4 W's of being a Standardized Patient

Standardized Patient (SP):https://sites.google.com/a/umich.edu/center-for-experiential-learning-and-assessment/home/SP%20mockup.jpg?attredirects=0

A person who has been trained to accurately portray a specific patient role, assess clinical skills, and provide constructive verbal feedback on a student's performance.

Why are Standardized Patients used in the Medical School?

SPs exercises are used throughout the student's four years of medical school and begin as early as two weeks into the student's first year. At this point, the students have not acquired the necessary skills and medical knowledge to interact with actual patients. Through the use of SPs, actual patient care is never in jeopardy. Standardized Patients give each student a standardized experience and therefore,the variability of interacting with "real patients" is removed. The utilization of SPs give faculty a reliable measurement of the student's performance during patient interactions throughout the course of medical school.

When is a Standardized Patient best utilized?

SPs are most effective when used to measure the following:

  • History-taking and interviewing skills
  • Physical examination skills
  • Communication skills
  • Patient education skills
  • Interpersonal skills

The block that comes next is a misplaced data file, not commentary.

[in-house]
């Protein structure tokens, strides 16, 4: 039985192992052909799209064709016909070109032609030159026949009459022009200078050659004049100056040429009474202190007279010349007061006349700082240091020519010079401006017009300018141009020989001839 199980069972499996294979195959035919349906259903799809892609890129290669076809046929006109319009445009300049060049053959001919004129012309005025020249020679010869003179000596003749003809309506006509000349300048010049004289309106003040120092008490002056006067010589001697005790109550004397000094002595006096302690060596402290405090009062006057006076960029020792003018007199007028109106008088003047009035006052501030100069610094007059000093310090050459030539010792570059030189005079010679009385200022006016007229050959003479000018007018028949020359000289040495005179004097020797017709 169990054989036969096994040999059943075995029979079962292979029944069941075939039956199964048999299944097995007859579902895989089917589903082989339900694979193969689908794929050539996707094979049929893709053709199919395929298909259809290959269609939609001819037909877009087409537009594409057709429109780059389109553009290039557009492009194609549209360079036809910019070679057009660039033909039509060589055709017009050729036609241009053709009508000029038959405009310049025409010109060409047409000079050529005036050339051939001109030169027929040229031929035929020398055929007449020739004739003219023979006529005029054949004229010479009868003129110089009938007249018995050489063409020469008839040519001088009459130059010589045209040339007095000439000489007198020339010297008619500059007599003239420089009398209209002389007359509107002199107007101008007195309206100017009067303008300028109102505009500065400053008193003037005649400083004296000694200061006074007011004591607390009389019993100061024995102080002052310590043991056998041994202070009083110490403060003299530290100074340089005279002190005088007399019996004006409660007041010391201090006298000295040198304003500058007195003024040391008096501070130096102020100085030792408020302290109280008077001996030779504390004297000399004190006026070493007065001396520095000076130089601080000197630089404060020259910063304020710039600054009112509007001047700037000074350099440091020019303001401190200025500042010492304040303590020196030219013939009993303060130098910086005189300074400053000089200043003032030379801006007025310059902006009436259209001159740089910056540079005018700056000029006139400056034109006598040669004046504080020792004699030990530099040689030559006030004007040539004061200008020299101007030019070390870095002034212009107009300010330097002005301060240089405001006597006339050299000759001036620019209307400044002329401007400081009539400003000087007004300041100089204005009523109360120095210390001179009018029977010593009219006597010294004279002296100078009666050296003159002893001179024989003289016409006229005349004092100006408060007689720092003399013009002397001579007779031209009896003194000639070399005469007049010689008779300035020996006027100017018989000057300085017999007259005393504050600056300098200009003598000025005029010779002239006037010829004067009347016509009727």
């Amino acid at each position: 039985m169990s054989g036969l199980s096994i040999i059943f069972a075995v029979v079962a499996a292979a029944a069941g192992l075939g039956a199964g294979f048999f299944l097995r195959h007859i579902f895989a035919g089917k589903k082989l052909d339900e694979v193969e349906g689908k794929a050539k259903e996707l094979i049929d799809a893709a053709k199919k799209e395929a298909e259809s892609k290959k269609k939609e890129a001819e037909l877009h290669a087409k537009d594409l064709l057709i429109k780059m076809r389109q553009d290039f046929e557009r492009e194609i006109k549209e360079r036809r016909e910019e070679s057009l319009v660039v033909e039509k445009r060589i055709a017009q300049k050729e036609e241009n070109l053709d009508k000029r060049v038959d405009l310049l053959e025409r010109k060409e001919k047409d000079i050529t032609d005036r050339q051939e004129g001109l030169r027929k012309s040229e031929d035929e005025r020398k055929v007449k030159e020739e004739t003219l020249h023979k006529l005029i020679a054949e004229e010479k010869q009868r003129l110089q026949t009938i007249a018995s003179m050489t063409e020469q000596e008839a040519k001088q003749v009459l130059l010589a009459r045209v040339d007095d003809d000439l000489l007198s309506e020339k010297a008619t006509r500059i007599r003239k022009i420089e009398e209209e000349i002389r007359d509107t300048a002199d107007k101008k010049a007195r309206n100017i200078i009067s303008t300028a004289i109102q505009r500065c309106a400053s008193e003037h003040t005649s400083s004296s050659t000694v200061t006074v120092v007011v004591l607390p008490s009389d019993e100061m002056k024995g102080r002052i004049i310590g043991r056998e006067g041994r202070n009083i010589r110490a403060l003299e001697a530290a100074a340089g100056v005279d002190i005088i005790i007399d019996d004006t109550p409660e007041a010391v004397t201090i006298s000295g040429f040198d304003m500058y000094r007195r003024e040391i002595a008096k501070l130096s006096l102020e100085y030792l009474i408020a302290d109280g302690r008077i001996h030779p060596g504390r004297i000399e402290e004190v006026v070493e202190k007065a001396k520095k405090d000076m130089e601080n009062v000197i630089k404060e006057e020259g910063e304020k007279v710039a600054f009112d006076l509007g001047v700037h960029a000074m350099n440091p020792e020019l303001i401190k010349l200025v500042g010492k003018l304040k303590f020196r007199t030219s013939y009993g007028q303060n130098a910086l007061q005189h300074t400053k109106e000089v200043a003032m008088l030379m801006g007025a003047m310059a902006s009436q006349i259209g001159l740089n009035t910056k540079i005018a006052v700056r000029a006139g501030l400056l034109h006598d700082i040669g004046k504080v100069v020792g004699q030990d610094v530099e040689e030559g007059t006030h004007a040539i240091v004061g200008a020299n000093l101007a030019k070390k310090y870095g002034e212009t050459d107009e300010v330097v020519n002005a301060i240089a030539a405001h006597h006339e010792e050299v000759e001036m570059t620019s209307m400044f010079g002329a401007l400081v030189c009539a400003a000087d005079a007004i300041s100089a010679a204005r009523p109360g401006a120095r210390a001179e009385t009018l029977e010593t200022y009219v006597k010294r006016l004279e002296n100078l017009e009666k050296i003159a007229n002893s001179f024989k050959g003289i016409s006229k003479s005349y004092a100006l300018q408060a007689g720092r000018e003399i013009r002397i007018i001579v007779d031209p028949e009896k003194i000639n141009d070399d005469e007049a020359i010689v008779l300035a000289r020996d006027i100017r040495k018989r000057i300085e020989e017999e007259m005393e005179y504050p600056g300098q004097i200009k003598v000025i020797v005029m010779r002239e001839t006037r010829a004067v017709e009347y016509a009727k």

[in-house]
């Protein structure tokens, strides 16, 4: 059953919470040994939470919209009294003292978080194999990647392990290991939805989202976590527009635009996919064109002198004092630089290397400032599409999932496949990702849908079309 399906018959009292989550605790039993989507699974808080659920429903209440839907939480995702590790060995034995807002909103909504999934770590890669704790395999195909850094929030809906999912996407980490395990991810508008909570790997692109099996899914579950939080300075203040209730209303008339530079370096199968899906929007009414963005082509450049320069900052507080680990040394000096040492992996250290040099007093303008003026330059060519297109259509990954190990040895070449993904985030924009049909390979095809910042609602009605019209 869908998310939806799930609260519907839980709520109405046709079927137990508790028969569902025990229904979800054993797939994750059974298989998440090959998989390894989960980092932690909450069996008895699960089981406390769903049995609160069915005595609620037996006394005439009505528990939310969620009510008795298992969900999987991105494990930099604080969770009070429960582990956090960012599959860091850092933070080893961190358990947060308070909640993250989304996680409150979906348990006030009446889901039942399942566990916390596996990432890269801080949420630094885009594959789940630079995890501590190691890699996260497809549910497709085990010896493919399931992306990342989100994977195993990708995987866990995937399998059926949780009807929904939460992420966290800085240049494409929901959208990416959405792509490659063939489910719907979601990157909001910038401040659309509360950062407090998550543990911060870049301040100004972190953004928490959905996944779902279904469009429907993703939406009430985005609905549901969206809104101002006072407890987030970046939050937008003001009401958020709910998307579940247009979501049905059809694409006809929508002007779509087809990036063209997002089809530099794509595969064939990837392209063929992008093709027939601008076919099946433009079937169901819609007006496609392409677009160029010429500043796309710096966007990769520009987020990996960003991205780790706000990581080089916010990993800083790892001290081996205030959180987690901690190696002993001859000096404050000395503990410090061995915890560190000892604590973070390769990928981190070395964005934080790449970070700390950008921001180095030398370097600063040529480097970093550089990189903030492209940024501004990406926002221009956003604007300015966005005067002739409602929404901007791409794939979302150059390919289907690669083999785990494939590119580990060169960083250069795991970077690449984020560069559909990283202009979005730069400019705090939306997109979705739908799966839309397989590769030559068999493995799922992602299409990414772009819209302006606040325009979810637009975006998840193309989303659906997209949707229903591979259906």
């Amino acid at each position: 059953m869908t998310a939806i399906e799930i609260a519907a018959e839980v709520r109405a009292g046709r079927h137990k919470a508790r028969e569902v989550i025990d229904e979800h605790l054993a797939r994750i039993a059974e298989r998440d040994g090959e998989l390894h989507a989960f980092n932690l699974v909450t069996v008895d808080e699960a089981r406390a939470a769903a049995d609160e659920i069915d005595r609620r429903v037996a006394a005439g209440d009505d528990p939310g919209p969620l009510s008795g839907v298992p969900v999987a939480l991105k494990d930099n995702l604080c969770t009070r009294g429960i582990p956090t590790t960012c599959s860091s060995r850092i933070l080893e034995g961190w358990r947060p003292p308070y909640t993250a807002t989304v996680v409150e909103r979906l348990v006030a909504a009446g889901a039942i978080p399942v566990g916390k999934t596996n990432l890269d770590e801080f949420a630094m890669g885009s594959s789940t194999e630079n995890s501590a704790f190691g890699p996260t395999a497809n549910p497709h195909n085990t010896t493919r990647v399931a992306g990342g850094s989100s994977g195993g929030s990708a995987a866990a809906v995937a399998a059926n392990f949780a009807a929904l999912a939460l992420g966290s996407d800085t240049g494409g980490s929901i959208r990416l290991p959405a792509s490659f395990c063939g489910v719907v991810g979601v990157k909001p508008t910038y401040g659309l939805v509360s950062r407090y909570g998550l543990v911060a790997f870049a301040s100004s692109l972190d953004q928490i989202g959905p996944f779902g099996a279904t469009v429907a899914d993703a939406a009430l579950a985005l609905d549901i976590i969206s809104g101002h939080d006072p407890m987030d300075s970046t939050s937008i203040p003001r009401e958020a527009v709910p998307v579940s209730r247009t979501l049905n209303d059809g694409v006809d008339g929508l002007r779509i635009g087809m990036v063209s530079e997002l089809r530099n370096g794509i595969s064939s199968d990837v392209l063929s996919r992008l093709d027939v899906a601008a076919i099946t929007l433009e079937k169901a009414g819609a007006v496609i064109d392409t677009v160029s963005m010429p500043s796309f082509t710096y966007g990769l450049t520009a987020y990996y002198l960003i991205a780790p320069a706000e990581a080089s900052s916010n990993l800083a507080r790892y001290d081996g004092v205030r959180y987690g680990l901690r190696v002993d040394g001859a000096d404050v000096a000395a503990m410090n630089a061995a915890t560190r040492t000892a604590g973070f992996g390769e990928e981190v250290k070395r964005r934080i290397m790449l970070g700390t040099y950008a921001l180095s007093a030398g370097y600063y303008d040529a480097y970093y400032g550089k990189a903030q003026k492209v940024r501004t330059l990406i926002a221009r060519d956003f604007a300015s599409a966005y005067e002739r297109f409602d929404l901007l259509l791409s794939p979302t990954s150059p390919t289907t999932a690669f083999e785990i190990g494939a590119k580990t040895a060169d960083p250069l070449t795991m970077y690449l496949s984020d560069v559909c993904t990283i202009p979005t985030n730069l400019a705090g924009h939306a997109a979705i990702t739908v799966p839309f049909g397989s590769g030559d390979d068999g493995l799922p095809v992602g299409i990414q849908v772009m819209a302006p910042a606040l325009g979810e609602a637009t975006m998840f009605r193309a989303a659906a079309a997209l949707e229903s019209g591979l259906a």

What happens in a typical SP exercise?

The student begins the exercise by interviewing the SP for 15-30 minutes. Then the SP "breaks role" and both the student and the SP complete online evaluation forms. Once the evaluations have been completed, the SP may provide the student with an immediate debriefing session, asking the student to self-reflect about the encounter.

Who are our Standardized Patients?

Our SPs come from all walks of life and are between 18-80 years of age. Many have backgrounds in education, social work, or some medical profession, but all must possess excellent communication skills. A flexible schedule, transportation, and punctuality are also necessary. While SPs are paid for training and working with students, most SPs find that their motivation to become part of the Standardized Patient Program comes from a desire to assist in the training of excellent physicians.